Former US Ambassador Says Submarines Could Save Israel From Iran
by Zachary Lichaa
In Wednesday morning’s New York Post, Ronald Lauder – former United States Ambassador to Austria and current President of the World Jewish Congress – made the case for enhanced Israeli submarine activity in the Indian Ocean as a necessary deterrent against an Iranian military threat.
In regards to a possible attack from Iran, Lauder writes “That’s why Israel needs to use the Mediterranean and Indian Oceans as a bastion for its diesel-powered submarines”. He briefly touches on the limited capabilities of diesel powered submarines and points to an Israeli test in the Indian Ocean, which sent a warhead 1,000 miles, as proof that the Israeli Navy can operate in the world’s third largest ocean.
They can, in a time of absolute necessity, for very short time-frames.
According to one military expert, diesel powered submarines are not designed and are not capable of making long range runs without the assistance of other submarines to help re-fuel.
“The size of the Israeli Navy, it’s very small, maybe with two more coming. You need a very significant number of submarines to have a strong presence all the time. The Indian Ocean is far away and huge limiting factors are diesel fuel and food”, says Retired US Naval Officer and current professor at the US Army War College, John Patch.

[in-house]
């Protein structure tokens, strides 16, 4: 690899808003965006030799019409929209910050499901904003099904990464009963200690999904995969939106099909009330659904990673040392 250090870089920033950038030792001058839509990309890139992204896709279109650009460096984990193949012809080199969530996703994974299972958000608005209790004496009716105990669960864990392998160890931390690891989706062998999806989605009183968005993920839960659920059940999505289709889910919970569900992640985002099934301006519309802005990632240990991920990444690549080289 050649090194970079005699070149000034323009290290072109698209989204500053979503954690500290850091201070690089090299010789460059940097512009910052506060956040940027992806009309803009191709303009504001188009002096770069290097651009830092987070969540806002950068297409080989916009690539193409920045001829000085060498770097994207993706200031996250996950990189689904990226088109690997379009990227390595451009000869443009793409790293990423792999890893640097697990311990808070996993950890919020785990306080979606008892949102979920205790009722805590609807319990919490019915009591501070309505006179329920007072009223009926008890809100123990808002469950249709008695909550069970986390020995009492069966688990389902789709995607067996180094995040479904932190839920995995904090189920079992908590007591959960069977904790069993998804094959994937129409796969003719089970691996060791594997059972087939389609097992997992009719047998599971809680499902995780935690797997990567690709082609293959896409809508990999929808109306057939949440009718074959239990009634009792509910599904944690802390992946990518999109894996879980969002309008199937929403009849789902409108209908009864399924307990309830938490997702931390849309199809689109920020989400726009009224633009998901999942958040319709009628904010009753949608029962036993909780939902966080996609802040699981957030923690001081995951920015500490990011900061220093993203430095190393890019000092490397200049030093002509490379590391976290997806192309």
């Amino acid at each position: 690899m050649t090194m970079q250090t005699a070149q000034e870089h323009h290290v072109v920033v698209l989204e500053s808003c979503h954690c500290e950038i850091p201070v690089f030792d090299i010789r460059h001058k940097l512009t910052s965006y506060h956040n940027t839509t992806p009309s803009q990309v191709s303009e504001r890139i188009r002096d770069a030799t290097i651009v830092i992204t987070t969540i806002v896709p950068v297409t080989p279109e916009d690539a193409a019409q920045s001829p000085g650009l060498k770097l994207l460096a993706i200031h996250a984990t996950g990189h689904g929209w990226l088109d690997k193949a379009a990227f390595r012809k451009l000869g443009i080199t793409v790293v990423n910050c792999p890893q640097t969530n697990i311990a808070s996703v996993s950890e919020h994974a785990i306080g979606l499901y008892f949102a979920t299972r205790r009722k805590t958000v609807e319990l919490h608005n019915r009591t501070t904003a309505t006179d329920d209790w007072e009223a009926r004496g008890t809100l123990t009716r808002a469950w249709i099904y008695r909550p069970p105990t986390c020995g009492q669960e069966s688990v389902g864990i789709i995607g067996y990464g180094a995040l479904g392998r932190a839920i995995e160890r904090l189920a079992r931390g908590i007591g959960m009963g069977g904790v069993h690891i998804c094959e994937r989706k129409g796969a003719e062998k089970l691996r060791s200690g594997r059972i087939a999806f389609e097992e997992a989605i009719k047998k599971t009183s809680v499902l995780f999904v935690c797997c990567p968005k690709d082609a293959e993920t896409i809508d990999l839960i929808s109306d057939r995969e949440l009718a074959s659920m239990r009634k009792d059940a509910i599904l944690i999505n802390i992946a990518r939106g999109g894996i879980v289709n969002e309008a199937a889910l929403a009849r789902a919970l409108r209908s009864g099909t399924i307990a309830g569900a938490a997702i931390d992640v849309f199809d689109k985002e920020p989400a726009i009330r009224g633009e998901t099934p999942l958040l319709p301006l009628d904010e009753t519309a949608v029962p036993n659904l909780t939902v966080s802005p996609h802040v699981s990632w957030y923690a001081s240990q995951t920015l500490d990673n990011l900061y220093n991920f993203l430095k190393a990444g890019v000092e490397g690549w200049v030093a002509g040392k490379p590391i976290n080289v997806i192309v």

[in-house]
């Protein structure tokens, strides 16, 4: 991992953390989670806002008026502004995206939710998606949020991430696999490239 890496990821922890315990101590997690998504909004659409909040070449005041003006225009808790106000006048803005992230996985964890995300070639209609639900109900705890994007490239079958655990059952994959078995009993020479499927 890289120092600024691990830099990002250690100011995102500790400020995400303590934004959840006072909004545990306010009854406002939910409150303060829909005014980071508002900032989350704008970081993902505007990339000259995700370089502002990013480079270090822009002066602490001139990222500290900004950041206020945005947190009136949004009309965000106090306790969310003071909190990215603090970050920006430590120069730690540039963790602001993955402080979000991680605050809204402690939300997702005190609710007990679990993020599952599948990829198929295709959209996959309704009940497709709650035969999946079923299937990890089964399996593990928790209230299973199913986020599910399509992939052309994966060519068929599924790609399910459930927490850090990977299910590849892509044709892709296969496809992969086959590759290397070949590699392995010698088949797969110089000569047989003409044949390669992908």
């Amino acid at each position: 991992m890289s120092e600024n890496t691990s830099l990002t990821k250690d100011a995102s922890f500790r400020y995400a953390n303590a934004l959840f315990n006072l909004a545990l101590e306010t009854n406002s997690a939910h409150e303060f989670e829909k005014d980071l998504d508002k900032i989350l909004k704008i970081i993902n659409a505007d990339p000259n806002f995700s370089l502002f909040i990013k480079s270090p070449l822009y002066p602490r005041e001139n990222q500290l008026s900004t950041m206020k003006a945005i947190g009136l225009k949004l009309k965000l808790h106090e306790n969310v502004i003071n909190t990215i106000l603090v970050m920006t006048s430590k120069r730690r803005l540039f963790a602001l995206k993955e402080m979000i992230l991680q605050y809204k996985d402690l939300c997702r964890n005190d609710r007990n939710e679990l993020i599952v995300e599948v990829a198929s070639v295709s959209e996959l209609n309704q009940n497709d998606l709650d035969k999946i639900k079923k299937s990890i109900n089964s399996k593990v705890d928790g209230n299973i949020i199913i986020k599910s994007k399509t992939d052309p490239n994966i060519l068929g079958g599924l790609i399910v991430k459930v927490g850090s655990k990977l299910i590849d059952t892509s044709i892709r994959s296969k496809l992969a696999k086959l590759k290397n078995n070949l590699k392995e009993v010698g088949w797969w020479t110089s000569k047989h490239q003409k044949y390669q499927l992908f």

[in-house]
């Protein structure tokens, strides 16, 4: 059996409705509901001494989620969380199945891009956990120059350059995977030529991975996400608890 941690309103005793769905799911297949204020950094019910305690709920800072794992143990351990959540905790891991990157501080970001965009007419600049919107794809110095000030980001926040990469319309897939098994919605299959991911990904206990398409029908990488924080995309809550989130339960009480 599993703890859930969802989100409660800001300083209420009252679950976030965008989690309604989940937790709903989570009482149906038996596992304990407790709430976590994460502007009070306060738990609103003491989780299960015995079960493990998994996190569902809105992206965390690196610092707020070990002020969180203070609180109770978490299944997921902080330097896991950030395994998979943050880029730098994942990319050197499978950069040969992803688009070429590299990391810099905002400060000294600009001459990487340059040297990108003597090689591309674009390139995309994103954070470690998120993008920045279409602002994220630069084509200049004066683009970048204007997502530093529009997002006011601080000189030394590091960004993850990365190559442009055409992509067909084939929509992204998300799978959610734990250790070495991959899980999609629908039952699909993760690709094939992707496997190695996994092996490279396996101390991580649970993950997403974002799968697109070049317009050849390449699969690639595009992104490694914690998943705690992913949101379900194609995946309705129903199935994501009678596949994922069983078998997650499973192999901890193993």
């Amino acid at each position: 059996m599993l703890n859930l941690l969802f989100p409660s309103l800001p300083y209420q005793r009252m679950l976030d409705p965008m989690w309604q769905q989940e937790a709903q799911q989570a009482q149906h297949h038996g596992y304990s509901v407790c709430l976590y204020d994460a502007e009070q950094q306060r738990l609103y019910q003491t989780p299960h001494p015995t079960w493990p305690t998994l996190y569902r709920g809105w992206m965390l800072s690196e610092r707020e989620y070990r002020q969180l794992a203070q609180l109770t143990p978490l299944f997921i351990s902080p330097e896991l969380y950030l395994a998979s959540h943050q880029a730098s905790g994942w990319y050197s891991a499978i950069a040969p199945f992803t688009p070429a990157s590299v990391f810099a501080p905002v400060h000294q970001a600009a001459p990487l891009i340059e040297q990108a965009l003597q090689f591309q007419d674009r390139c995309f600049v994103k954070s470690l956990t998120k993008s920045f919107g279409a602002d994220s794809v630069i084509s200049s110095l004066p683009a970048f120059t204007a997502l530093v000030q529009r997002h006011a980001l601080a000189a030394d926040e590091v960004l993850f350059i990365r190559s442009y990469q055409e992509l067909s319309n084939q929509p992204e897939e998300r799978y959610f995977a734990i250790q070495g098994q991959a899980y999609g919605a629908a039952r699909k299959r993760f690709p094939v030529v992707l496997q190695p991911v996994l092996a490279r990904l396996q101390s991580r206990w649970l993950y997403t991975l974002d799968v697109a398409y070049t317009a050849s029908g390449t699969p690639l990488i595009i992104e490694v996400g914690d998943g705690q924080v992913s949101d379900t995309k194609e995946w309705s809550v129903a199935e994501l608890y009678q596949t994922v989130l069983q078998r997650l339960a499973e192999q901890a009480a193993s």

Lauder writes “To be credible, Israel will need more than a five-boat fleet of subs. At least two submarines must be at sea at any given time, one in the Indian Ocean, to ensure a genuine deterrent, while others are undergoing maintenance, retrofitting and refueling”. According to Patch, at least two diesel submarines would need to be operating in the Indian Ocean at once if the navy were to be engaged in long term operations there, due to the need for re-fueling.
Food may seem like a simple problem to solve, but it’s not.
“U.S. boomers that go on long patrols, their biggest limiting factor is food. It’s either provided by a ship at sea, which is not done by many countries because it’s very hard to pull up next to a ship, or you do it in port, and you get some repair parts and supplies”.
There is little doubt that Israel would be in favor of any and all deterrents against an Iranian attack, but in the case of a sustained Israeli submarine presence in the Indian Ocean, according to the professor it most likely isn’t possible anytime soon.
“In a pinch, to do it in a crisis situation, you could probably do that, but it would be very hard”, said Patch.